Armchair Activism and What We Learned from Kony 2012
A video of a cat falling off a table, and a campaign aimed to take down a child kidnapping despot in Africa. At first glance the two seem incongruous. The former is a joke, meant to be digested and forgotten in the span of a few minutes. The latter, on the other hand, is a pressing matter that concerns a social issue happening in real time. In fact though, the general public invests the same amount of interest in both, each having a shelf life of approximately one week. Less if the Leafs are having a good run. (Pause for wild laughter.)
Internet friends, I’m here today to talk to you about a social phenomenon called armchair activism, or in more hip terms, slacktivism. It’s a trend that’s been around for ages in various forms. Signing a petition form, but using a fake name or phone number so they can’t bug you further. Dropping thirty-six cents of loose change into a vagrant’s empty coffee cup. It’s a well-meaning intention, but ultimately does very little to change the larger picture. There’s no accountability, just the feeling of being a part of something.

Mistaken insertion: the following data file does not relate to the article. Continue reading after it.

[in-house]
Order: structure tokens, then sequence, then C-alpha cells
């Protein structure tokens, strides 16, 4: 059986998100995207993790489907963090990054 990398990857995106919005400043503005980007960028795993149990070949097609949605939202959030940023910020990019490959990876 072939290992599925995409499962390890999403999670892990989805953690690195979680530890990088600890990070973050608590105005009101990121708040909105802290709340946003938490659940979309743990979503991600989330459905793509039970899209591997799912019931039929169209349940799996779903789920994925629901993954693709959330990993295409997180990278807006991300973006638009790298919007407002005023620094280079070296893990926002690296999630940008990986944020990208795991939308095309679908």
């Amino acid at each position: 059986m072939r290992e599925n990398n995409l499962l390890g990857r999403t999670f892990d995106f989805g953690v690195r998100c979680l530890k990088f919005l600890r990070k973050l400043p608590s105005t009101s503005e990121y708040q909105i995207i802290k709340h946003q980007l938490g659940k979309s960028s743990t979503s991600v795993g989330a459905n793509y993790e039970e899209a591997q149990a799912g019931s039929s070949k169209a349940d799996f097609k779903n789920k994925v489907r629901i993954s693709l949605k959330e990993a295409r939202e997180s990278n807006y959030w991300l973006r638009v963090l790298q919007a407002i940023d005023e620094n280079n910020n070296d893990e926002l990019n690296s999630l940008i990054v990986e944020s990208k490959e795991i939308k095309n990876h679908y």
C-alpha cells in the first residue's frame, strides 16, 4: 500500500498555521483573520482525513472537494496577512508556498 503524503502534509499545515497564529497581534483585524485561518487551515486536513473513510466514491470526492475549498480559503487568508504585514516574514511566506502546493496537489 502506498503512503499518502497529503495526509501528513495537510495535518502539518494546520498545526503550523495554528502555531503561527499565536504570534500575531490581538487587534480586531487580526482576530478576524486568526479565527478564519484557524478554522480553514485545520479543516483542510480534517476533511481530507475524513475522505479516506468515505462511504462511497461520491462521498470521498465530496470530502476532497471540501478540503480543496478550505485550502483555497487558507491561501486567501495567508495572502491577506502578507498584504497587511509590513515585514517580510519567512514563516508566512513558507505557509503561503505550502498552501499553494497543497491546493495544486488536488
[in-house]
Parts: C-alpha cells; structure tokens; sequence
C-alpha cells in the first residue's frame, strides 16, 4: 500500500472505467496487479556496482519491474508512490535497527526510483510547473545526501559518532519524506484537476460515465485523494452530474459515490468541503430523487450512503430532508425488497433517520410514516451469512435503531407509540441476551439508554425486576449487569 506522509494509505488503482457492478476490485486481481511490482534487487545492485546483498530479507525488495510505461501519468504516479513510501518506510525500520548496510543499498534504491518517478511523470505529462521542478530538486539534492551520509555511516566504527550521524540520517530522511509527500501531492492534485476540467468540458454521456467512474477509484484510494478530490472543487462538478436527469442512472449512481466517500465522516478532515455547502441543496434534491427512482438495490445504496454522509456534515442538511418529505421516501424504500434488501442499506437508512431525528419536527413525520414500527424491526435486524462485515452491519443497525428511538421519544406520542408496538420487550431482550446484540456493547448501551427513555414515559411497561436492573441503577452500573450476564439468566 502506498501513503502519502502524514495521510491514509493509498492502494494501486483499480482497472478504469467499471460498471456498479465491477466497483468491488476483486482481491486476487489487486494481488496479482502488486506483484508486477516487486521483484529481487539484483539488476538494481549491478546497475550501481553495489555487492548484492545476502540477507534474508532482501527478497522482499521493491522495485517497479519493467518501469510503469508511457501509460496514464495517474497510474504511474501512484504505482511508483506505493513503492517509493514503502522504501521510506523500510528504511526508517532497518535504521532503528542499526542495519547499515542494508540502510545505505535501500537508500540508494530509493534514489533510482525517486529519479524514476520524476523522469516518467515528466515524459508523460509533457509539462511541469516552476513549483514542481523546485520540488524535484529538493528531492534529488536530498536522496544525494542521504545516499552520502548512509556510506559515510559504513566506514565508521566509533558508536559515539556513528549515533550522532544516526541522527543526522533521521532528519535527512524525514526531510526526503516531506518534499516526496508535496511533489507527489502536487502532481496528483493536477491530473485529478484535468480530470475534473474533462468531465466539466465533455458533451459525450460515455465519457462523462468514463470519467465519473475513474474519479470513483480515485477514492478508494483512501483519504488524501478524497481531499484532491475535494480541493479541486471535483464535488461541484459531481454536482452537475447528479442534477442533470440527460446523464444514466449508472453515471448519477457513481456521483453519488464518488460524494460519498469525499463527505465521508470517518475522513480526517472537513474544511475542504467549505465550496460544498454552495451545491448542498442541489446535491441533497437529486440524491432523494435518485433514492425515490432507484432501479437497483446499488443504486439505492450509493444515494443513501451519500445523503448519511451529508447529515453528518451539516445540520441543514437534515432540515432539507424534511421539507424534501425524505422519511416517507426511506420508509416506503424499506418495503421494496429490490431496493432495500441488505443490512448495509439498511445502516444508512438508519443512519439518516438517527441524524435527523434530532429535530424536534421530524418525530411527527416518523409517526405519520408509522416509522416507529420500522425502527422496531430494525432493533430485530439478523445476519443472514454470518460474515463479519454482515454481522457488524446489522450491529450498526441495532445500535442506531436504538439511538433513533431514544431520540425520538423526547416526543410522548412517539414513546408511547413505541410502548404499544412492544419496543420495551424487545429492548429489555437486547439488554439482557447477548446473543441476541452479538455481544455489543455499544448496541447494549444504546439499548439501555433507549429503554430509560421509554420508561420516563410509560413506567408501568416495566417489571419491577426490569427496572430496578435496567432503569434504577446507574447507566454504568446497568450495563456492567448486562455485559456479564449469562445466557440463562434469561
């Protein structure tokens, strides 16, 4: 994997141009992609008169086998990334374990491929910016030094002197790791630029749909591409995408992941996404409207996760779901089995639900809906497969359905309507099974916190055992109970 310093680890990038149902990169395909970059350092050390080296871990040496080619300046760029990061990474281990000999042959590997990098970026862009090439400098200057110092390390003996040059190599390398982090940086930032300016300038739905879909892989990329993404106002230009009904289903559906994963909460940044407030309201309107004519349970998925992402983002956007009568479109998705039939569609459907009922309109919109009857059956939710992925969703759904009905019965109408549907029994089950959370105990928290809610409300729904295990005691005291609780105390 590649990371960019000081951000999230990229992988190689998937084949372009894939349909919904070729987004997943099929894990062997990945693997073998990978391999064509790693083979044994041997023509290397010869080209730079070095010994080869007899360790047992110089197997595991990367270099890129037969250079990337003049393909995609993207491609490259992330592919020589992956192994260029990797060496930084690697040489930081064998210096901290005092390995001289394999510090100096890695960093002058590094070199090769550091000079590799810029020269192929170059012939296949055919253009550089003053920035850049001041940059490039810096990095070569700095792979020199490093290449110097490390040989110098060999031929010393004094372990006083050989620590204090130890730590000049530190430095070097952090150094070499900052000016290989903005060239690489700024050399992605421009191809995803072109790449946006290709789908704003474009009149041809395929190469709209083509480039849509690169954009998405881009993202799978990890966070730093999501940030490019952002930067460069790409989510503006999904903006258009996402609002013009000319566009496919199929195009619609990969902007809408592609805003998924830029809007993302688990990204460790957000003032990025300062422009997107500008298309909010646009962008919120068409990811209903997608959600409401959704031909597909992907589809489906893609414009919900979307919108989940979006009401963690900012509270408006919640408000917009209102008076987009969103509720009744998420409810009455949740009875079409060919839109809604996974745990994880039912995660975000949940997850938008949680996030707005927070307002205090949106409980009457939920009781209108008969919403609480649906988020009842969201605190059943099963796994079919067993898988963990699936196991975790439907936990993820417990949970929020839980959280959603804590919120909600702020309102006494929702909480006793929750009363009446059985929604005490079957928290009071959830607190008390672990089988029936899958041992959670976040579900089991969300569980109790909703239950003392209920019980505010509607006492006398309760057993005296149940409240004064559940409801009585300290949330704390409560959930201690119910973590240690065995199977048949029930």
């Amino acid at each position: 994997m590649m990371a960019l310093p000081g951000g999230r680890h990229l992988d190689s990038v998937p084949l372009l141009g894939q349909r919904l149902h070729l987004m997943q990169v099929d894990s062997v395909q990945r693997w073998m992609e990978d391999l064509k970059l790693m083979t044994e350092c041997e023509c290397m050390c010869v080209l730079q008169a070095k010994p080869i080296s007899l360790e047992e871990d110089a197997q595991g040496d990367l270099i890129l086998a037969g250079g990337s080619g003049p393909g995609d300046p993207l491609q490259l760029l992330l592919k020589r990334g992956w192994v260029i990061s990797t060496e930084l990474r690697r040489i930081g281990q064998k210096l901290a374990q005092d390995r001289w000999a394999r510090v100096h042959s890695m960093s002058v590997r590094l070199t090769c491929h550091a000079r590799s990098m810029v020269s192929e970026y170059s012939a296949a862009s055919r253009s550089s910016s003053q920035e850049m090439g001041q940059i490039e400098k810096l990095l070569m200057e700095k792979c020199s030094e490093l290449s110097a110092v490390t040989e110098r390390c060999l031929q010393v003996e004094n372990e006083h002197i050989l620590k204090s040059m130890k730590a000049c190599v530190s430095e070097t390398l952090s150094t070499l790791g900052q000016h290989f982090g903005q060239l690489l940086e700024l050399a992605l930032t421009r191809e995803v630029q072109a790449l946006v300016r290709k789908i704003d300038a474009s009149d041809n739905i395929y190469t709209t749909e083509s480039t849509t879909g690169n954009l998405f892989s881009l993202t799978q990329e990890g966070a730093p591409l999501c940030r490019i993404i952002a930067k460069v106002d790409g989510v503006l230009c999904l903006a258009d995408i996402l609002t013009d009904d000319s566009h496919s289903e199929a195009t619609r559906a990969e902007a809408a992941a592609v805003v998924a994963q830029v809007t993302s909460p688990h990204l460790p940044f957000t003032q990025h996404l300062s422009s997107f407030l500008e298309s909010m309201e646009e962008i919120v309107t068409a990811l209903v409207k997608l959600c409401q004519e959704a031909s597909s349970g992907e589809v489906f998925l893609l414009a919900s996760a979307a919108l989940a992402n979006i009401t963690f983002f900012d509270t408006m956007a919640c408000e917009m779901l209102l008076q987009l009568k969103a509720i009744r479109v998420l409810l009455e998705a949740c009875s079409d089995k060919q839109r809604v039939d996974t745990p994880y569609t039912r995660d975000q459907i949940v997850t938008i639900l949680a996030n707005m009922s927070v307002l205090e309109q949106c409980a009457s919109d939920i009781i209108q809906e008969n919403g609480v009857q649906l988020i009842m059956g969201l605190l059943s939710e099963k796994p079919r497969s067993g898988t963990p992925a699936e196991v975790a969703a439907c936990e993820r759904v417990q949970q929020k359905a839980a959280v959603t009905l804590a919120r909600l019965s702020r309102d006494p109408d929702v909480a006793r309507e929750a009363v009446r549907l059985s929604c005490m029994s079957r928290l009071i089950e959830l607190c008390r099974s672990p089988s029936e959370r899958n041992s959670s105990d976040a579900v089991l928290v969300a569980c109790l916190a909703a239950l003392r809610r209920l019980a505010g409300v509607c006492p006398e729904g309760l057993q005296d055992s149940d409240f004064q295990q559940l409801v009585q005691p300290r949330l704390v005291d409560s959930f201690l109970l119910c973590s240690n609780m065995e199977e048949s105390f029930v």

With the advent of the Internet it became easier than ever to help without actually helping. The years before the burst of the dotcom bubble brought us chain emails that would promise great things in exchange for simply passing the message along. “Send this to 15 people and you’ll send a volunteer team to feed a third world village,” they proclaimed. “Send it to 30 and you’ll end world hunger.”